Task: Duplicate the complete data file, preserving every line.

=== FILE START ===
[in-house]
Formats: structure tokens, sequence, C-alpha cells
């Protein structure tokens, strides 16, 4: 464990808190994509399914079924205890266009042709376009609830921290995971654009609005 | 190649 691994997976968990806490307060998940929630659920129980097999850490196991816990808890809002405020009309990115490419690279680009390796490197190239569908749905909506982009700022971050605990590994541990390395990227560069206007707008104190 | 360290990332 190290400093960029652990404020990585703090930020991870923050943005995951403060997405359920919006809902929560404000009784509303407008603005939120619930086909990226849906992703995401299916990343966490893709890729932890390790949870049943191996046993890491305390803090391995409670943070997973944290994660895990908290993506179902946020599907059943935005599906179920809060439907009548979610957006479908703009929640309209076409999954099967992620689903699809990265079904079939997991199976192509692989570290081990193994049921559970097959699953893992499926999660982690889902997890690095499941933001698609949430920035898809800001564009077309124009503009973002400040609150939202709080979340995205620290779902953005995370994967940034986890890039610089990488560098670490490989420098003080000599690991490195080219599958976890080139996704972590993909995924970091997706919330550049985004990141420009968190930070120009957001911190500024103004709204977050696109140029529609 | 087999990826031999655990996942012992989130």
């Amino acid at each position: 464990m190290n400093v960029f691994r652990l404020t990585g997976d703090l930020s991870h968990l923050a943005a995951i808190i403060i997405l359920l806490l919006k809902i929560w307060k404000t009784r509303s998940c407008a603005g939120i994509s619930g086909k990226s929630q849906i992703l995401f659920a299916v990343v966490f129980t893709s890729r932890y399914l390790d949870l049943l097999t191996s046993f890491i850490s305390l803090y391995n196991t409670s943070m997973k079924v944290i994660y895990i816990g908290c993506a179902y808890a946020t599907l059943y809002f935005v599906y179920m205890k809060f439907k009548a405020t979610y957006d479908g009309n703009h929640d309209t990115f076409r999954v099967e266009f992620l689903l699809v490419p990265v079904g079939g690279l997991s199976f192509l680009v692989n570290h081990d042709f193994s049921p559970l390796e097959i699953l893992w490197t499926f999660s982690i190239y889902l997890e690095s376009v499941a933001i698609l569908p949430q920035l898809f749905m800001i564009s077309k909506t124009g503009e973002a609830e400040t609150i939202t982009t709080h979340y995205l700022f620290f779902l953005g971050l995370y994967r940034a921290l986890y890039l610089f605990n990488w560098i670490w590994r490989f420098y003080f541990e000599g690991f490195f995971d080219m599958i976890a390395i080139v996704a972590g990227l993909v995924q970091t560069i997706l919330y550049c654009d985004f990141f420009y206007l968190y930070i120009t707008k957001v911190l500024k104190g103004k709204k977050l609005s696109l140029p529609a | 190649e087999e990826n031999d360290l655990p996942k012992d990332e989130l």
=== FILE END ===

[in-house]
Formats: structure tokens, sequence, C-alpha cells
């Protein structure tokens, strides 16, 4: 464990808190994509399914079924205890266009042709376009609830921290995971654009609005 | 190649 691994997976968990806490307060998940929630659920129980097999850490196991816990808890809002405020009309990115490419690279680009390796490197190239569908749905909506982009700022971050605990590994541990390395990227560069206007707008104190 | 360290990332 190290400093960029652990404020990585703090930020991870923050943005995951403060997405359920919006809902929560404000009784509303407008603005939120619930086909990226849906992703995401299916990343966490893709890729932890390790949870049943191996046993890491305390803090391995409670943070997973944290994660895990908290993506179902946020599907059943935005599906179920809060439907009548979610957006479908703009929640309209076409999954099967992620689903699809990265079904079939997991199976192509692989570290081990193994049921559970097959699953893992499926999660982690889902997890690095499941933001698609949430920035898809800001564009077309124009503009973002400040609150939202709080979340995205620290779902953005995370994967940034986890890039610089990488560098670490490989420098003080000599690991490195080219599958976890080139996704972590993909995924970091997706919330550049985004990141420009968190930070120009957001911190500024103004709204977050696109140029529609 | 087999990826031999655990996942012992989130």
């Amino acid at each position: 464990m190290n400093v960029f691994r652990l404020t990585g997976d703090l930020s991870h968990l923050a943005a995951i808190i403060i997405l359920l806490l919006k809902i929560w307060k404000t009784r509303s998940c407008a603005g939120i994509s619930g086909k990226s929630q849906i992703l995401f659920a299916v990343v966490f129980t893709s890729r932890y399914l390790d949870l049943l097999t191996s046993f890491i850490s305390l803090y391995n196991t409670s943070m997973k079924v944290i994660y895990i816990g908290c993506a179902y808890a946020t599907l059943y809002f935005v599906y179920m205890k809060f439907k009548a405020t979610y957006d479908g009309n703009h929640d309209t990115f076409r999954v099967e266009f992620l689903l699809v490419p990265v079904g079939g690279l997991s199976f192509l680009v692989n570290h081990d042709f193994s049921p559970l390796e097959i699953l893992w490197t499926f999660s982690i190239y889902l997890e690095s376009v499941a933001i698609l569908p949430q920035l898809f749905m800001i564009s077309k909506t124009g503009e973002a609830e400040t609150i939202t982009t709080h979340y995205l700022f620290f779902l953005g971050l995370y994967r940034a921290l986890y890039l610089f605990n990488w560098i670490w590994r490989f420098y003080f541990e000599g690991f490195f995971d080219m599958i976890a390395i080139v996704a972590g990227l993909v995924q970091t560069i997706l919330y550049c654009d985004f990141f420009y206007l968190y930070i120009t707008k957001v911190l500024k104190g103004k709204k977050l609005s696109l140029p529609a | 190649e087999e990826n031999d360290l655990p996942k012992d990332e989130l």